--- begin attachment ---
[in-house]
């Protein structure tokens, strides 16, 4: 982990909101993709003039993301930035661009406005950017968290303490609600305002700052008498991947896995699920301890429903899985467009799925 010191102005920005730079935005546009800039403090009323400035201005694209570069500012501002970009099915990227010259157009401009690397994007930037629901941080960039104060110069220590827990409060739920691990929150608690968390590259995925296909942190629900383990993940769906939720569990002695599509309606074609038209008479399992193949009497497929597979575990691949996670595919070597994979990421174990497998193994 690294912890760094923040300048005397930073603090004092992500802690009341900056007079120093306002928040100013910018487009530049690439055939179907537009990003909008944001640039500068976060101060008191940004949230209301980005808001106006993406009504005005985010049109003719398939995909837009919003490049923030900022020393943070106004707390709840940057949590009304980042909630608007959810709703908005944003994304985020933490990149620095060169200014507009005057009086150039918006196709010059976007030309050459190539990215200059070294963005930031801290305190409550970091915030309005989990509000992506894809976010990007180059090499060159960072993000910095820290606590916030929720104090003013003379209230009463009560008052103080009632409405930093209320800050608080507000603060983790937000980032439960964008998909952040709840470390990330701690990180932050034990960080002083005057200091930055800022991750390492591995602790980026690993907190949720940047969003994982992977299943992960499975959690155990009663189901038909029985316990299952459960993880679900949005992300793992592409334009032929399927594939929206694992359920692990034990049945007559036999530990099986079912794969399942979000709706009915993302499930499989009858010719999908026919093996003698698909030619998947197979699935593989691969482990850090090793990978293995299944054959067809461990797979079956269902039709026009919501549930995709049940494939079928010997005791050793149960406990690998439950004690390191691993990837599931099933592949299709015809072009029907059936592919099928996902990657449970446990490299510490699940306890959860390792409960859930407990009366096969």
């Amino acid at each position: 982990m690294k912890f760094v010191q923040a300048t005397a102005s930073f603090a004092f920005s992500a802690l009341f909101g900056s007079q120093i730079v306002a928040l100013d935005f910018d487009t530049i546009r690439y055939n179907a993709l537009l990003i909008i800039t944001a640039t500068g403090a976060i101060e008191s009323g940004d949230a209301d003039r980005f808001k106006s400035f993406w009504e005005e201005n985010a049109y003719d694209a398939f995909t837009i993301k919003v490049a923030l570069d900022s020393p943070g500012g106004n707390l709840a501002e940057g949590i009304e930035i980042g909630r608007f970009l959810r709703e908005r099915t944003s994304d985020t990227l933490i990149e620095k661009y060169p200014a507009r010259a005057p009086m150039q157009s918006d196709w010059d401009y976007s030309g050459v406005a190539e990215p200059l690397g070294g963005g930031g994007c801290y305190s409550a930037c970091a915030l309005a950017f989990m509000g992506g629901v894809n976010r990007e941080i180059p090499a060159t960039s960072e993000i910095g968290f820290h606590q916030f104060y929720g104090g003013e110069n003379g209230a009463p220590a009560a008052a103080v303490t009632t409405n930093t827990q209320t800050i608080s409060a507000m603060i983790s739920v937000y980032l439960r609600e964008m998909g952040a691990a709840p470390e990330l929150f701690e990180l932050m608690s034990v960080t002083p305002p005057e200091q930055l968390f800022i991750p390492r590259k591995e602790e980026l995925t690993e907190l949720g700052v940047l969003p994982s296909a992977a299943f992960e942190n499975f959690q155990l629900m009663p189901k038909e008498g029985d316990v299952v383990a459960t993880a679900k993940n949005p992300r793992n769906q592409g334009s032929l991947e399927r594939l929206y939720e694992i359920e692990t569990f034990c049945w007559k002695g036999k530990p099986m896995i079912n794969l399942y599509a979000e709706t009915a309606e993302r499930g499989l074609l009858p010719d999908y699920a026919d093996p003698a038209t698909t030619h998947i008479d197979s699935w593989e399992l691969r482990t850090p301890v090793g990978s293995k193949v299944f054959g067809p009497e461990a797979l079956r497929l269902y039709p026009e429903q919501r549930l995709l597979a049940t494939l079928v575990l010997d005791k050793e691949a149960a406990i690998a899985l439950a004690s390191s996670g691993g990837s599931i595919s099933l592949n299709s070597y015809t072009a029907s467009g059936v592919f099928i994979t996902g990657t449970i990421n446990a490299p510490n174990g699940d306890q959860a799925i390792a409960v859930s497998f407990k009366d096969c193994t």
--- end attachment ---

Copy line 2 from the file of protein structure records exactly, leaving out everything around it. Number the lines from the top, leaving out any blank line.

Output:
């Protein structure tokens, strides 16, 4: 982990909101993709003039993301930035661009406005950017968290303490609600305002700052008498991947896995699920301890429903899985467009799925 010191102005920005730079935005546009800039403090009323400035201005694209570069500012501002970009099915990227010259157009401009690397994007930037629901941080960039104060110069220590827990409060739920691990929150608690968390590259995925296909942190629900383990993940769906939720569990002695599509309606074609038209008479399992193949009497497929597979575990691949996670595919070597994979990421174990497998193994 690294912890760094923040300048005397930073603090004092992500802690009341900056007079120093306002928040100013910018487009530049690439055939179907537009990003909008944001640039500068976060101060008191940004949230209301980005808001106006993406009504005005985010049109003719398939995909837009919003490049923030900022020393943070106004707390709840940057949590009304980042909630608007959810709703908005944003994304985020933490990149620095060169200014507009005057009086150039918006196709010059976007030309050459190539990215200059070294963005930031801290305190409550970091915030309005989990509000992506894809976010990007180059090499060159960072993000910095820290606590916030929720104090003013003379209230009463009560008052103080009632409405930093209320800050608080507000603060983790937000980032439960964008998909952040709840470390990330701690990180932050034990960080002083005057200091930055800022991750390492591995602790980026690993907190949720940047969003994982992977299943992960499975959690155990009663189901038909029985316990299952459960993880679900949005992300793992592409334009032929399927594939929206694992359920692990034990049945007559036999530990099986079912794969399942979000709706009915993302499930499989009858010719999908026919093996003698698909030619998947197979699935593989691969482990850090090793990978293995299944054959067809461990797979079956269902039709026009919501549930995709049940494939079928010997005791050793149960406990690998439950004690390191691993990837599931099933592949299709015809072009029907059936592919099928996902990657449970446990490299510490699940306890959860390792409960859930407990009366096969």